21 May 2007


If abortion law settles down to on-demand in the first trimester for women who are of age, otherwise only with parental consent, and not allowed thereafter except where the pregnancy threatens physical harm to the mother or in cases of rape or incest, is that a pro-life result or a pro-choice result?


pj said...

A pro-choice result ... but it's more pro-life than what we have.

That change might cut abortions by 10%. I think the interesting part would be, within the legal scenario you outline, some other experiements:
- An excise tax on abortions, say $300 per.
- A requirement to obtain counseling on alternatives, such as adoption, before abortions.
- Encouragement of adoptions, e.g. tax credits for mothers who give up their children for adoption.

These might have significant affects. At least, they might communicate to decision-makers that society disapproves of abortion and encourages alternatives.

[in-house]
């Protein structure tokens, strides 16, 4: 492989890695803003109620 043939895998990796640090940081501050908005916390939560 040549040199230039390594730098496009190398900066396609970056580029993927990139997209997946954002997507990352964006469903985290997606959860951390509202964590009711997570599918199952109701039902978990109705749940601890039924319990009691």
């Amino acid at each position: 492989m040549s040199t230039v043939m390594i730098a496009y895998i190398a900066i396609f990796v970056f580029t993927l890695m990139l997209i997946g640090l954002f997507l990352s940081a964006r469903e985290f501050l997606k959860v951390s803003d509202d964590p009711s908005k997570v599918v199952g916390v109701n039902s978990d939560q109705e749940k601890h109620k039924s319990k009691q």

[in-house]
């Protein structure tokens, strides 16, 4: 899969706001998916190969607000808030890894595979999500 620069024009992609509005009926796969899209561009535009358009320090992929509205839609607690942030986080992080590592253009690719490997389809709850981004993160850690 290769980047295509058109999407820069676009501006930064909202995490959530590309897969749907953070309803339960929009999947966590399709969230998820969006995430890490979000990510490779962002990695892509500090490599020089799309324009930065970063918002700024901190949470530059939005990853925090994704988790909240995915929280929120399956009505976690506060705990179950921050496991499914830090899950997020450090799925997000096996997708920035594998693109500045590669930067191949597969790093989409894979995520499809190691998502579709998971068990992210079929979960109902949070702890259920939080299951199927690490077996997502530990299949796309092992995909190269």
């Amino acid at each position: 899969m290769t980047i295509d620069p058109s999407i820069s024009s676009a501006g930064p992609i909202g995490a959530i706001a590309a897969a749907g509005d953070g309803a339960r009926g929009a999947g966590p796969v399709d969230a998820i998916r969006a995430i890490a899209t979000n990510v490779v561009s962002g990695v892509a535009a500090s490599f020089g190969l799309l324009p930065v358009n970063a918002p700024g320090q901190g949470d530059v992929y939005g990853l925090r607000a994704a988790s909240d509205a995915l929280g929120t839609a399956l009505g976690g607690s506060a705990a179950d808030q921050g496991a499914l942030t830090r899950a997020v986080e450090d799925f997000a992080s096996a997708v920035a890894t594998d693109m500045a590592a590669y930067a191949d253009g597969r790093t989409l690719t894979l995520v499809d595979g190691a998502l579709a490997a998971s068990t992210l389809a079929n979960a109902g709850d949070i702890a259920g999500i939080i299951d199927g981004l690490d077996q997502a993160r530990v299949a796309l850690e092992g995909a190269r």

Hey Skipper said...

Pro-common sense.

Oroborous said...


But, as Skipper notes, probably most pro-choice supporters could live with it. I could.

b said...

David: If a unicorn shows up in your backyard, will you name it Princess or Lucky? Because that will happen the day before the US abortion laws resemble your hypothetical.

David said...

b: Lucky. Princess is a little twee, don't you think?

As for whether this could become law, you might be right. But I think that this is where the country is and, if Roe is overturned, about where most states will come down.

To answer my own question, I think that this has been the long-term consensus position, that it used to be considered pro-choice because people thought Roe's trimester language actually meant something, and now it's considered pro-life because it's not abortion on demand without restriction. I think that the reason pro-life is starting to poll at undreamt of highs is not because the consensus substantive position has changed but because people now think of this position as pro-life.